Tuesday, August 4, 2009

the tactical advantage

Reading Tobold's remarkable post about Tactics RPGs (also known as Strategy or Simulation RPGs, S-RPGS for short) made me realise how long it has been since I last played a quality S-RPG, and how much I miss them. My favourite videogame ever is the timeless classic Final Fantasy Tactics. I could write an essay on how much I love it. Summing it up, it's got my favourite videogame storytelling and my favourite gameplay ever.

(funny how back when I first played FFT, a few months after it was released in 1998, I had no idea who Yasumi Matsuno was – only later I came to know he's the same director of my back-then favourite game, Ogre Battle, which as a matter a fact is also a Tactics RPG, but of a whole different sort. Matsuno has already become an idol of mine, joining the ranks of Shoutaroh Kojima and Keiji Fujiwara)

First of all, I dig bildungsroman-like stories. There’s nothing like being able to perceive the character’s growth; starting as a nobody and progressively become a great somebody, especially if needlessly corny or over-the-top intermissions are reduced to a few, or even none (honestly I can’t think of any unnecessary dramatic passages in FFT, everything comes together very well). I also prefer plots that deal with political conflicts, even if they are totally implausible or unlikely (give me a FFXII’s “Silly War over Stones” over the several "Save the World from the Evil Demon/Wizard/Evil God" clichés any day!), and FFT’s plot is an intricate tale filled with treachery and betrayal. Also, bittersweet endings just get me... FFT’s ending is a sad but uplifting masterpiece, plus it bestows us with the greatest, harshest piece of irony I’ve witnessed in a videogame: Delita’s last scene (after you watch everything he went through in the game).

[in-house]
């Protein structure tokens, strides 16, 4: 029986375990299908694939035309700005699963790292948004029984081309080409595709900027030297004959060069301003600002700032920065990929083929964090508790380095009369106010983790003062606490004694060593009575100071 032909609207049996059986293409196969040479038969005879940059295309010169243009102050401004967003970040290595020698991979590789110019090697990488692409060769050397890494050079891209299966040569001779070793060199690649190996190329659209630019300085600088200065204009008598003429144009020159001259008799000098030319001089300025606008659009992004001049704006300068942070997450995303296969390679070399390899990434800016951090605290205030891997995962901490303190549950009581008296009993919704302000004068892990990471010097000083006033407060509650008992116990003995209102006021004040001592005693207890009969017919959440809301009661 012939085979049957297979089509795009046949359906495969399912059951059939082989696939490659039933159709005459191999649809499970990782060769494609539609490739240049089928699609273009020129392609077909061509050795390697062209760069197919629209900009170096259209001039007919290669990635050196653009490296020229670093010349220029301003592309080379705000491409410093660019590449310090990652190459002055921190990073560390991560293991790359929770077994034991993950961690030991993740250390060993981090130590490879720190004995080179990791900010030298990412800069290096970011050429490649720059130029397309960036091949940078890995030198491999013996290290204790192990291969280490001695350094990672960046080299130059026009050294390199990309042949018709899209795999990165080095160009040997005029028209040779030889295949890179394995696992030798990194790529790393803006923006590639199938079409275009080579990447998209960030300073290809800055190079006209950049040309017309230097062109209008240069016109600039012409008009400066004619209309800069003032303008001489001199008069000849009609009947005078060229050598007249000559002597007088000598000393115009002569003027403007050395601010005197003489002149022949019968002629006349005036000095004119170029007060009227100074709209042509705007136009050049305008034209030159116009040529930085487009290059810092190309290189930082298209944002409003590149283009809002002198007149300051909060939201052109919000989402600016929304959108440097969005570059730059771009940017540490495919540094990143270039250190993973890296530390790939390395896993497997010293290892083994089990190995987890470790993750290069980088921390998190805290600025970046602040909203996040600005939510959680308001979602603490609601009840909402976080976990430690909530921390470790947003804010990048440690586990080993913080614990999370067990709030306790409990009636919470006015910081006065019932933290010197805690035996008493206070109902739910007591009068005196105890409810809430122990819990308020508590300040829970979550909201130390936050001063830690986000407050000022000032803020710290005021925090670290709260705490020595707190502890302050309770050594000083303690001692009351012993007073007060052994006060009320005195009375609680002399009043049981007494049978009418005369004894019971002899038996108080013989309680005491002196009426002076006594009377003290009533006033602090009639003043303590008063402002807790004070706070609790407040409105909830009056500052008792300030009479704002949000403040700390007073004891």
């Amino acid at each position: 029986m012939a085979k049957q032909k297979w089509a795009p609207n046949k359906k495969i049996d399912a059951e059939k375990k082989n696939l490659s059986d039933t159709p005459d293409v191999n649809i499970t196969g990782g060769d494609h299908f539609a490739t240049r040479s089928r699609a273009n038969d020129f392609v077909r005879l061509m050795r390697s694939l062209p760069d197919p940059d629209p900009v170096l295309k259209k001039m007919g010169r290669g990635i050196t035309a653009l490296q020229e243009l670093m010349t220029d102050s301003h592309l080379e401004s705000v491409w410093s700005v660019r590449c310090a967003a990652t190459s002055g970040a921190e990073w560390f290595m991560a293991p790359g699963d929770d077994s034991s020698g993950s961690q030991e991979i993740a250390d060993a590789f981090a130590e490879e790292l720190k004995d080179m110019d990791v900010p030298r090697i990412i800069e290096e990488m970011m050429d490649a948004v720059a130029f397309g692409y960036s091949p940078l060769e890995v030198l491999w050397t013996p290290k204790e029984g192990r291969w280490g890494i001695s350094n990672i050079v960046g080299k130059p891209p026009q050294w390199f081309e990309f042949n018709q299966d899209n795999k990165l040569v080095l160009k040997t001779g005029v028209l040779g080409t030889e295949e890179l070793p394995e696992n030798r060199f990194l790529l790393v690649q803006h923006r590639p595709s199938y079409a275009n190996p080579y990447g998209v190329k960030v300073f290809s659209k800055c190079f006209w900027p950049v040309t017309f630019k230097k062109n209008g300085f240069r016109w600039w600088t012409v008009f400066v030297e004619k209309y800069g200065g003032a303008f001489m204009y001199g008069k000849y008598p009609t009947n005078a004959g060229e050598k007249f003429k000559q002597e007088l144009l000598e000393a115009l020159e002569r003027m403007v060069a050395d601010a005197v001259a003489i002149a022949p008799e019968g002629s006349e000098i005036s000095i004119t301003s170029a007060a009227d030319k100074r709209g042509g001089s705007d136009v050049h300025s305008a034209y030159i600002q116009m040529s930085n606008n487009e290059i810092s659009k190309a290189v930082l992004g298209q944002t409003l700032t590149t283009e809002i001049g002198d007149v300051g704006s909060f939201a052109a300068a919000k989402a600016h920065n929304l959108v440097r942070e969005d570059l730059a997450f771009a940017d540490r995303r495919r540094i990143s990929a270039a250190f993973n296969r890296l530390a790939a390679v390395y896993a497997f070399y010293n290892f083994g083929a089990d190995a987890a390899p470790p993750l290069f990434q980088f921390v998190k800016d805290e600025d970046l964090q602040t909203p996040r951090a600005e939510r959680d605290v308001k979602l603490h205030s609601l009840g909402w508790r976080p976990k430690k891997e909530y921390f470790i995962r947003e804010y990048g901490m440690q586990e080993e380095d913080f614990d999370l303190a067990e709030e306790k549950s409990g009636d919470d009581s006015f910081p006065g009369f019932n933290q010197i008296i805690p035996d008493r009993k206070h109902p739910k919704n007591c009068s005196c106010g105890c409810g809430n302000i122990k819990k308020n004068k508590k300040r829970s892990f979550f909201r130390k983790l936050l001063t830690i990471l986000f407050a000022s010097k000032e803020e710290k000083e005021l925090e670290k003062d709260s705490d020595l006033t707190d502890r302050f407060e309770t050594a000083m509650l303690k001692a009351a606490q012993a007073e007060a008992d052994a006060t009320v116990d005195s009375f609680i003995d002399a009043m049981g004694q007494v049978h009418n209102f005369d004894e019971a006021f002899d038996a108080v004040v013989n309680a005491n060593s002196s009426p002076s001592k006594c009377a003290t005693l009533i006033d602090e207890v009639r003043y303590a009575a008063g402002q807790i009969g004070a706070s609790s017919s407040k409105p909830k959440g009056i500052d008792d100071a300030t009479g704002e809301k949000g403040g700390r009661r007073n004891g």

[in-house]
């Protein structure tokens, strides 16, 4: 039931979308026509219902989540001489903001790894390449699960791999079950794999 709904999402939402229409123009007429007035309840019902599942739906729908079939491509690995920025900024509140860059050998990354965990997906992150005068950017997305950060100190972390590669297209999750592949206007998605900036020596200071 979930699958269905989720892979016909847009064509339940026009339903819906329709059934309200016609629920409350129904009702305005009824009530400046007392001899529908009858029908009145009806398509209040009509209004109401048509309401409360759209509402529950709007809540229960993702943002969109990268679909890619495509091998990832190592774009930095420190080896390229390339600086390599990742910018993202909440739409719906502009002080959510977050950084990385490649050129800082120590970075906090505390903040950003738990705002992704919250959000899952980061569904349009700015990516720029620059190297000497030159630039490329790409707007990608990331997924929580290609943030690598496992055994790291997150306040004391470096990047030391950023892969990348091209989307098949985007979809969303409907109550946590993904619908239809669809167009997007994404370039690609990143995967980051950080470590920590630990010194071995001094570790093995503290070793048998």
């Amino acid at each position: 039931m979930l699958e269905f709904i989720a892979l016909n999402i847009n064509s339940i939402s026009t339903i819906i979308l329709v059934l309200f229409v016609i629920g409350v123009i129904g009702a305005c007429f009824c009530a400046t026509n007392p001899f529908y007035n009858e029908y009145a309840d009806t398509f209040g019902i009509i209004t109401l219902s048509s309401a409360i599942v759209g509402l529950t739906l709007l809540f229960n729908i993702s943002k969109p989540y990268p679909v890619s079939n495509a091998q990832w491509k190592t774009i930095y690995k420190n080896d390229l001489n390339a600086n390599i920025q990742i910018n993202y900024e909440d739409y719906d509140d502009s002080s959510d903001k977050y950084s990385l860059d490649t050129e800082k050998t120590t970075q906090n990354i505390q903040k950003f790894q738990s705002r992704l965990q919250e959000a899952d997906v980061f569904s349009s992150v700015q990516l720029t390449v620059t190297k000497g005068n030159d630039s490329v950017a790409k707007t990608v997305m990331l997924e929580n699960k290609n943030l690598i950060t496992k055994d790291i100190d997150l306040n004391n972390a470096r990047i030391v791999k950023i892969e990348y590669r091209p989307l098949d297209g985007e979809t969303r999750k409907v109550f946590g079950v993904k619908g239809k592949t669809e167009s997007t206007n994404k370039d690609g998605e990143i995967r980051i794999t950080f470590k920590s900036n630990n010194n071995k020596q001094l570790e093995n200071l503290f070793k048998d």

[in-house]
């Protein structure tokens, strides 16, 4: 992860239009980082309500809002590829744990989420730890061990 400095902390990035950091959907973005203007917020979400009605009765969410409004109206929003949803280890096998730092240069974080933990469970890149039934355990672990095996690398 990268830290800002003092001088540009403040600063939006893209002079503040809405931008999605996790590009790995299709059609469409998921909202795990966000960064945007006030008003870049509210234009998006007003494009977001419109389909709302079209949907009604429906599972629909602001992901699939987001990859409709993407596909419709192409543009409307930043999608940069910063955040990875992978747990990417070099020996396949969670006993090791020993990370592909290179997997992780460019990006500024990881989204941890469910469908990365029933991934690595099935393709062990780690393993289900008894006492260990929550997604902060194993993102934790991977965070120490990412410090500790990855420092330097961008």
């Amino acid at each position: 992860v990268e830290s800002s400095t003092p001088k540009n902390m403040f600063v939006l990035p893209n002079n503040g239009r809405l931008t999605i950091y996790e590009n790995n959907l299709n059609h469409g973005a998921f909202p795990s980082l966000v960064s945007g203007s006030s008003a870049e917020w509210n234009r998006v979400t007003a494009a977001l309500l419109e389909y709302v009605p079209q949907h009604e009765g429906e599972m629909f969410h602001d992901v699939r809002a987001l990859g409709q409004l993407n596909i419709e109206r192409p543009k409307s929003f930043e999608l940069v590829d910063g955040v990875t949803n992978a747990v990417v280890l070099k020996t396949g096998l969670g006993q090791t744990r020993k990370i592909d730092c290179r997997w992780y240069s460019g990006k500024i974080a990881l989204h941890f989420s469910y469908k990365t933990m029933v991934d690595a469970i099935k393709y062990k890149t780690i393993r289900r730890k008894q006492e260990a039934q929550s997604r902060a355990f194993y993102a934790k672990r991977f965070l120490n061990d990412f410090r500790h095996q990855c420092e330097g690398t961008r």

I love the extensive micromanagement of my armies and the pre-combat planning it ensures. In S-RPGs, you are usually presented with several ways to customize and improve your units (such as gear, classes, skills etc) and, besides the tactical choices during the fights themselves, that micromanagement in itself is also a highly strategic part of the game. You have to carefully think which units you’ll bring to the fight, how to distribute your good pieces of gear among your units, which classes to level on your toons and so on.

Finally, S-RPGs have a quality that is long lost in the current style of games: you can afford to stop to think. The nod towards “action gaming” of most current RPGs seems widely published and regarded as some sort of selling point, but I don’t endorse this notion. Not completely. While I don’t mind action-oriented games (I actually enjoy like several of them), does everything have to be high-paced? There ought to be room for games in which not all decisions have to be made in fractions of a second.

I agree when Tobold says S-RPGs are a gaming style long lost. Admittedly, some S-RPGs have been developed and published lately but, truth be told, they don’t appear to include what I liked the most about my old S-RPGs – that is, all these features I tried my best to describe in the paragraphs above. I wonder if, on a sunny day, Yasumi Matsuno will descend from the Heavens and save the gaming world from the insidious action influence, rewarding us with slower-paced, more strategic gaming… or if I should just embrace the current action trend in videogames.

In the meanwhile, I guess I’ll just stick to playing Dragon Quest IX.

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